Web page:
With Donald Trump getting ready to take office as president, North Korea is talking about launching a newly perfected intercontinental ballistic missile. Officials in Washington are saying that if Pyongyang launches anything that threatens the territory of the U.S. or its allies, it will be shot down.
North Korea has not explicitly said it will conduct an ICBM test in the immediate future, and it is safe to assume U.S. policy has always been to shoot down any missiles that threaten its territory. But the recent barb trading could suggest Pyongyang and Washington are feeling each other out ahead of President-elect Trump's inauguration on Jan. 20.
A successful ICBM launch would be a major step forward for North Korea and a serious concern to Washington and its allies. Kim Jong Un announced in his annual New Year's address that the country had reached the "final stages" of ICBM development. Trump himself responded with a tweet two days later, saying the possibility of the North developing a nuclear weapon capable of reaching the U.S. "won't happen!"
Upping the ante, the state's KCNA news agency quoted a North Korean Foreign Ministry spokesman as saying Sunday that Pyongyang reserves the right to conduct a test whenever it sees fit.
"The ICBM will be launched anytime and anywhere determined by the supreme headquarters of the DPRK," the unnamed spokesman was quoted as saying. DPRK stands for the North's official name, the Democratic People's Republic of Korea.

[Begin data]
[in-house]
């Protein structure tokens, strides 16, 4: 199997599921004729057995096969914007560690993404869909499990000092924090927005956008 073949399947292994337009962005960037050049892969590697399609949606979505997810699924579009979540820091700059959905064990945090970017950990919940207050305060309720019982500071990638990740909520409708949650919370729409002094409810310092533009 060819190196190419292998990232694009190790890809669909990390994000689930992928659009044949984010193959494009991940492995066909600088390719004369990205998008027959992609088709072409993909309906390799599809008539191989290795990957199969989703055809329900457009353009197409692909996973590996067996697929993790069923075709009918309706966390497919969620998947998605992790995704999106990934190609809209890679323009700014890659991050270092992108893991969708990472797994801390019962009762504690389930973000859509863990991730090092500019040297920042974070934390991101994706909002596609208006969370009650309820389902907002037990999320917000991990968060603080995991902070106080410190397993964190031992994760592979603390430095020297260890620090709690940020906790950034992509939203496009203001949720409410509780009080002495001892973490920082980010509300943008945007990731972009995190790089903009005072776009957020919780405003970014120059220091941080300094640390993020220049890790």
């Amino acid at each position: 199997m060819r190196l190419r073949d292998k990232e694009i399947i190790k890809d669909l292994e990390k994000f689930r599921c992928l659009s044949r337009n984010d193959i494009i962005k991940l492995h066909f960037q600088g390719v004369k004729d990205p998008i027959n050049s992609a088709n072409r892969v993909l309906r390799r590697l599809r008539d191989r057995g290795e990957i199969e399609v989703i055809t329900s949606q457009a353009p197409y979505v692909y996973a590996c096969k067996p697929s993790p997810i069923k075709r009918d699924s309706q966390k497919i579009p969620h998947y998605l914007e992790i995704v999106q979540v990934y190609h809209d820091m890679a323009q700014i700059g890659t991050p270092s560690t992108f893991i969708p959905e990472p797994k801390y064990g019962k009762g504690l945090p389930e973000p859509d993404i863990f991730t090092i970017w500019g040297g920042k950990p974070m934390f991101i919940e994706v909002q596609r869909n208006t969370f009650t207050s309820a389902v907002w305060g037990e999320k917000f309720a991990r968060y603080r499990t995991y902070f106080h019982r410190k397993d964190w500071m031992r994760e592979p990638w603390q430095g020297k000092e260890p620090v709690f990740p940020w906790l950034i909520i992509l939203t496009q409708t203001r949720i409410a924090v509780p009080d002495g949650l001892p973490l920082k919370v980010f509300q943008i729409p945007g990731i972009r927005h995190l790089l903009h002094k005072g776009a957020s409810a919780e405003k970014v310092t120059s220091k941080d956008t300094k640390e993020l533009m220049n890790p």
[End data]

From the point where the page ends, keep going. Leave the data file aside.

Also Sunday, on "Meet the Press," U.S. Defense Secretary Ash Carter called the North's missile and nuclear weapons development a "serious threat." He said the U.S. military would shoot down any missiles launched by the North that appeared to be headed toward American territory or the territory of any U.S. allies.
Beyond the rhetoric, however, the KCNA report suggested Pyongyang is hoping Trump will take a new approach toward relations.
Throughout his tenure, President Barack Obama followed a policy of "strategic patience," which essentially focused on punitive sanctions while ruling out any significant talks or contacts until North Korea made the first move toward denuclearization. The KCNA report slammed U.S. Deputy Secretary of State Anthony Blinken for saying last week that sanctions must be maintained to keep the pressure on Pyongyang.
"Anyone who wants to deal with the DPRK would be well advised to secure a new way of thinking after having a clear understanding of it," KCNA quoted the foreign ministry official as saying.